The Prime Minister managed to utter enough soothing words to win applause, despite those words offering not much more than condolences. His presence buoyed the spirits of those soon to be unemployed. But only until he left; then the bleakness of their prospects weighed down on them again.
The Prime Minister's visit was the fulfilment of a promise made two weeks ago, on the day the Japanese factory added its name to the lengthening list of recent closures in the North-east. Given that the doomed plant fell within Mr Blair's Sedgefield constituency, he could hardly ignore it. So instead, he packaged up the bad news with the good, and embarked on a three-and-a-half hour, carefully choreographed charm offensive that culminated in the unveiling of a plaque at Avco Trust. The financial services company, housed in a new, purpose-built office on Doxford International Business Park, with its 220 new jobs, was "a very great boost to the region indeed", he said.
But official openings and new buildings are no guarantee against disaster, as the workers at Fujitsu have learnt. Their plant was opened by the Queen in 1991 - as was the Siemens microchip plant in nearby north Tyneside, which recently announced its closure with the loss of 1,100 jobs.
"I'm sure Mr Blair isn't going to be able to offer us anything," said one Fujitsu employee, arriving for work at 8am yesterday. "Absolutely nothing," agreed another. "His visit is six months' late. It's not going to help us now."
But, against the odds, Mr Blair managed to give them something. At the end of individual chats and a speech in the canteen, the assembled staff broke into spontaneous applause. He had told them that he cared, he would do everything he could to ameliorate the situation, and, above all, what had happened was not his fault.
Steven Fozzard, representative of Fujitsu's employee committee forum, said the workers were impressed that Mr Blair had taken the trouble to visit. "He was clearly behind schedule but that wasn't going to stop him speaking to people one to one," he said. "The general view is that he has come here to try and give us as much assistance as possible ... We're 600 people, but we have partners, and the impact on family life is important. I am sure, as a family man, Mr Blair understands that."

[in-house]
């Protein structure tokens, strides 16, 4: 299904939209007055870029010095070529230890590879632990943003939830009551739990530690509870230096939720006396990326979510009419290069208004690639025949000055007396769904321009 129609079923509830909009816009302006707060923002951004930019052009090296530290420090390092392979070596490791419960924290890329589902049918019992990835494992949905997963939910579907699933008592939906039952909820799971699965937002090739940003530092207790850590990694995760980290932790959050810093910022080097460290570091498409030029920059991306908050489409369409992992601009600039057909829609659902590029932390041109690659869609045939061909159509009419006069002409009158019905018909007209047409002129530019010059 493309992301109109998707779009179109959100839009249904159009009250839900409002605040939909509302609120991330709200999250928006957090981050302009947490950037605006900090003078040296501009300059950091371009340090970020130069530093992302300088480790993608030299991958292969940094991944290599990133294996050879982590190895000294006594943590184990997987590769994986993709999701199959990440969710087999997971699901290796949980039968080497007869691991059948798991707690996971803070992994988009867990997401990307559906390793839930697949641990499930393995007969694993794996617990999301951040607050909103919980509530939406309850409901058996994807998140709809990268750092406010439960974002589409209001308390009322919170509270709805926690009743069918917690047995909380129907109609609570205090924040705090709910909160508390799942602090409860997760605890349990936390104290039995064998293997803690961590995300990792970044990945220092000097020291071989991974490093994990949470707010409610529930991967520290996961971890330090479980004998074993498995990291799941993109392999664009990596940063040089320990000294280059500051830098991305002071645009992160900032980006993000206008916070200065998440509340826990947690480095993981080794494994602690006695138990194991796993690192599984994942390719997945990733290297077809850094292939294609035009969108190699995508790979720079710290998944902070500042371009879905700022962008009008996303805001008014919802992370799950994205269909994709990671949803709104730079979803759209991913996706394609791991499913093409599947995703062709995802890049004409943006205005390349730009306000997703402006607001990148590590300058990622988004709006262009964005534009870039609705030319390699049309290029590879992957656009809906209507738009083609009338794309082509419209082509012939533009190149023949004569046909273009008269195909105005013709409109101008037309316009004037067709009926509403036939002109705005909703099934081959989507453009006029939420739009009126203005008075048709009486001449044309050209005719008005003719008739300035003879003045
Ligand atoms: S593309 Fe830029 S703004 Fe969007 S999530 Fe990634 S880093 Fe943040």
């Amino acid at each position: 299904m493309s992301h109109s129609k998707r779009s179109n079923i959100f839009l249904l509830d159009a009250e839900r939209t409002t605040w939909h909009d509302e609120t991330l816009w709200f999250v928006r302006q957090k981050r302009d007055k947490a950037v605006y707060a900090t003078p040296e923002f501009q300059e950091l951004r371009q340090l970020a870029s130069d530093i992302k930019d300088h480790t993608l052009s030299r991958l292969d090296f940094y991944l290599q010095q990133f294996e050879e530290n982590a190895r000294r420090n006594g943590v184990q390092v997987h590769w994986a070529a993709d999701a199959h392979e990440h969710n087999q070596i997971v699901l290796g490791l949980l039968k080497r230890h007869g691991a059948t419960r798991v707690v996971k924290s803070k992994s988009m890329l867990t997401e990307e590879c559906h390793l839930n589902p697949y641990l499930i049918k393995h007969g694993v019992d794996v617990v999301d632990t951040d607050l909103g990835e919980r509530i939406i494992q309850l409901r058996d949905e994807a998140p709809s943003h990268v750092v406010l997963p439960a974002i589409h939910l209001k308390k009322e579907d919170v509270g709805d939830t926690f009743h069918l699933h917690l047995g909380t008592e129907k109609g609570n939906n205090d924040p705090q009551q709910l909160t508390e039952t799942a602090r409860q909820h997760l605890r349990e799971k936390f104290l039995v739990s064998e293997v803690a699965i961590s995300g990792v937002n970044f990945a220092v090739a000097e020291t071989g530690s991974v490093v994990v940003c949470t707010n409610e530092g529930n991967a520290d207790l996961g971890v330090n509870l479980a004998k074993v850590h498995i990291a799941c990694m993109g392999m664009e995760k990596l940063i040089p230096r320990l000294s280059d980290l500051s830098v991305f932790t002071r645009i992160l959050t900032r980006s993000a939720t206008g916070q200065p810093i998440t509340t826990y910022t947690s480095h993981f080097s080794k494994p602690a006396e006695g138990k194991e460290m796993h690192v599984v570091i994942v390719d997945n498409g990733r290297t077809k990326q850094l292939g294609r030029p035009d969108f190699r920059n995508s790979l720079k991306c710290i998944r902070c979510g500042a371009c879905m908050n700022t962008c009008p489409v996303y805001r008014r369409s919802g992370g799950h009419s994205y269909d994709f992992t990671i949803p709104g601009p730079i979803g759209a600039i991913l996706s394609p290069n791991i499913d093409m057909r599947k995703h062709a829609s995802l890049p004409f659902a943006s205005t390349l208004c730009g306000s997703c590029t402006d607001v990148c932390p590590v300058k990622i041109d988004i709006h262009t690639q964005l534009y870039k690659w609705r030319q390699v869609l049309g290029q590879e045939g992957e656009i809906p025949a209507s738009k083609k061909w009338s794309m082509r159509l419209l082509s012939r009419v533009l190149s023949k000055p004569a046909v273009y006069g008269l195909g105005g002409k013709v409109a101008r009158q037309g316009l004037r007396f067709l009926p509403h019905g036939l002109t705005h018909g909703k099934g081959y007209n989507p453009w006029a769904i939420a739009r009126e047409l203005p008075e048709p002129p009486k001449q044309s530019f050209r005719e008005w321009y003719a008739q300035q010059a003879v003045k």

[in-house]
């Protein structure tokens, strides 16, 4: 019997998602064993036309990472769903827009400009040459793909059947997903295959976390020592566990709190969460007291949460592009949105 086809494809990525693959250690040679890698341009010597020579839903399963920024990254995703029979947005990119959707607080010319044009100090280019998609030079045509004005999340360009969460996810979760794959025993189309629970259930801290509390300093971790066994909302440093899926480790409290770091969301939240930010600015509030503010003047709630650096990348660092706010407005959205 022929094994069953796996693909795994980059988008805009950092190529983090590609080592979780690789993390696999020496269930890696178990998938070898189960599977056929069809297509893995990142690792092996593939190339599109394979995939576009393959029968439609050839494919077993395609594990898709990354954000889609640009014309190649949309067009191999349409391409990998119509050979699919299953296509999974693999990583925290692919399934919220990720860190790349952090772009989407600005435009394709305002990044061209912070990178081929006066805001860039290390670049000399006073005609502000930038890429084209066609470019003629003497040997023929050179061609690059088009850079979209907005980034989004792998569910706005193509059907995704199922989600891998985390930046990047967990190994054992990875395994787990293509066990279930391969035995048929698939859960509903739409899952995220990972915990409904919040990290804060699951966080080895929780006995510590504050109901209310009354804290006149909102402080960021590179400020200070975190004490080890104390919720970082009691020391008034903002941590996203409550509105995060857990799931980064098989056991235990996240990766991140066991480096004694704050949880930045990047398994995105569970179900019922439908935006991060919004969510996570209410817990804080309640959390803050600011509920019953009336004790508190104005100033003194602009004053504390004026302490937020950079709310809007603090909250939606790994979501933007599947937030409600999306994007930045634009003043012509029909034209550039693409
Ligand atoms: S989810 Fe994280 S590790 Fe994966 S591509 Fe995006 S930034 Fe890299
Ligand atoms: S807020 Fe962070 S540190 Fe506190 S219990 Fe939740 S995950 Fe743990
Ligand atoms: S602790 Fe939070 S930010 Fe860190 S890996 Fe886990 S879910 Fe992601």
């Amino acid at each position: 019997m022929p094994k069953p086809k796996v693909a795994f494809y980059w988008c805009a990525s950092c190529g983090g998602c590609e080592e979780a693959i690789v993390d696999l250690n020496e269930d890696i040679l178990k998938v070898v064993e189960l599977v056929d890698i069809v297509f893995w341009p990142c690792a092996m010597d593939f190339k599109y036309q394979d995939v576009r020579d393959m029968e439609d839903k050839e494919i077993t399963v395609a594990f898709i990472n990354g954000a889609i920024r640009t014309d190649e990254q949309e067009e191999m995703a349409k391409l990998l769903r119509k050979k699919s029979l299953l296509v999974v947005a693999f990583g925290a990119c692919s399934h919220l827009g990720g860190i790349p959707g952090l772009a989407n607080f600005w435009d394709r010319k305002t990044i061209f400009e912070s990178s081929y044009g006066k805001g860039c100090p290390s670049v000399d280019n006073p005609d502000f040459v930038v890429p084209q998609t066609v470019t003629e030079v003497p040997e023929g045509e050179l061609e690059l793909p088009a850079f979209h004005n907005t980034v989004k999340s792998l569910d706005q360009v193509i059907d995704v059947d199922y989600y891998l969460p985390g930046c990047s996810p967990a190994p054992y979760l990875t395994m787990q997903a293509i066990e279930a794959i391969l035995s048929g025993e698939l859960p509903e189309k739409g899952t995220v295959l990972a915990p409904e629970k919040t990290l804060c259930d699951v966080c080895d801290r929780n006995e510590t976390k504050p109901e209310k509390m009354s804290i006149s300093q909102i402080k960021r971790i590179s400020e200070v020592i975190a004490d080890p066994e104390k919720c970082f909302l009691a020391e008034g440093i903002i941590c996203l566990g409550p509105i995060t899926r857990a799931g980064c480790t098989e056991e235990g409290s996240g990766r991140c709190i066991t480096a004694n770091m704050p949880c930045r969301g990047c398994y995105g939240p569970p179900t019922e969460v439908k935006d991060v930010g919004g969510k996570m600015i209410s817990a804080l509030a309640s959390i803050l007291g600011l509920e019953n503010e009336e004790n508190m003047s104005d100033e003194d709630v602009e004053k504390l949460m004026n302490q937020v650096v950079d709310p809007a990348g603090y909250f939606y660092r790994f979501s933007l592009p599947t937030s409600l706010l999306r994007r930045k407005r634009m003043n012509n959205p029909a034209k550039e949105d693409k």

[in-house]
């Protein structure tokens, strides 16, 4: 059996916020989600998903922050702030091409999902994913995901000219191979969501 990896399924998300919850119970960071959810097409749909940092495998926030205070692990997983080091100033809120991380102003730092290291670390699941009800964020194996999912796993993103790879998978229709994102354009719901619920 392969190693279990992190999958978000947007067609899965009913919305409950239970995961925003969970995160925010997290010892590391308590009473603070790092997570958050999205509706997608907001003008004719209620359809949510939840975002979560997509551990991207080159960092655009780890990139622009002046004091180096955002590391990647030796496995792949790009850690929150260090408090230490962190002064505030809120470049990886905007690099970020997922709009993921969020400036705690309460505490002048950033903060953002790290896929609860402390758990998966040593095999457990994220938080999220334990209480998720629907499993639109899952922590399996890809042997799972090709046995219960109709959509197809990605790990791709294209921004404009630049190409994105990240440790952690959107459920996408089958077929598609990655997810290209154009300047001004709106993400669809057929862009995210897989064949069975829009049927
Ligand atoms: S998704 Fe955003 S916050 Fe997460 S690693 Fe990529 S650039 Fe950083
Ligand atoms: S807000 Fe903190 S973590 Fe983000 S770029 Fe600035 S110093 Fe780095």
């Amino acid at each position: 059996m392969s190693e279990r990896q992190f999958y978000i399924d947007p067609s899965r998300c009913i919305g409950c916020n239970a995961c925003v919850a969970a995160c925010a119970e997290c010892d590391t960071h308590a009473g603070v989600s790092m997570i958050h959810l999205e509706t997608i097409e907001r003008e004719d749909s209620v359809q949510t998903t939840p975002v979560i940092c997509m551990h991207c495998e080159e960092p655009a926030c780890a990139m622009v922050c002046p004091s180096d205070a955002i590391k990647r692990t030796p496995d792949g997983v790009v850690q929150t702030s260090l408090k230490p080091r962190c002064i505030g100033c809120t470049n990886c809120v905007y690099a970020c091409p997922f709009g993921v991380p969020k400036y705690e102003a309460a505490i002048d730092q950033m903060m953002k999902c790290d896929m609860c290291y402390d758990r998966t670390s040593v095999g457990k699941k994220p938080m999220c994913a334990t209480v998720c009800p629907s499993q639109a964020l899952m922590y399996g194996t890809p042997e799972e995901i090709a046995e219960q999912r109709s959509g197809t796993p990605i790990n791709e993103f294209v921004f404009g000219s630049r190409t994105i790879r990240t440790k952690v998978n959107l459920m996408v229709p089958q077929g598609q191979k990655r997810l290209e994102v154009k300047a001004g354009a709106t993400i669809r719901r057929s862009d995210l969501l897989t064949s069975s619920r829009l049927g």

But no matter how much sympathy Mr Blair expressed, the overall feeling after he left was one of anti-climax. "There's no way he was going to turn round and say, `I've got a job for you,' and we all want to hear those words," said Mr Fozzard.
"This is devastation. This plant and companies like it in the North-east were brought here as the salvation for the area. People who came here seven years ago never dreamt this would happen. This was sunrise industry. This was jobs for life."
Mr Blair spent over an hour inside the Fujitsu building at Newton Aycliffe, Co Durham. He met the task force set up by the Secretary of State for Trade and Industry, Peter Mandelson, talked to staff and, finally, inspected the so-called "opportunity centre" in the foyer, where social security leaflets and pamphlets with titles such as "Be Better Off Working. Have You Seen What's Out There Now?" vied for prominence.
But the view of most employees is that there is precisely nothing in the North-east now, and they are planning to move away from the region. "I don't fancy my chances of getting a job round here," said Paul Atkinson, a product supervisor. Graham Clark, an apprentice technician who has worked at the plant for three years, agreed. "The Government is trying to help us get jobs, but the prospects of getting a job in the area are very bleak."
The bad news for the North-east comes almost daily. Staff at the engineering giant Vickers are bracing themselves for an announcement of job cuts and partial closure of one of its two tank factories at Newcastle and Leeds. The Newcastle plant, which employs 600 people, is thought to be more at risk.
After Fujitsu, Mr Blair sped on to the Avco Trust, via the hugely successful Nissan plant in Sunderland, but was confronted there by a posse of protesters from the US crane-maker Grove Cranes, which has just announced the closure of its North-east operation, with the loss of 670 jobs. Turning disadvantage to advantage, Mr Blair's fast response unit forestalled any trouble by inviting the protesters to a private meeting.
"We were quite overwhelmed to be invited in to see the Prime Minister," said Tony Lawrence, 53, who has worked at the crane factory for 29 years. "He listens to our point of view. He said he would do as much as he could... He can't wave a magic wand, as he said, but we're over the moon we've seen him."Reuse content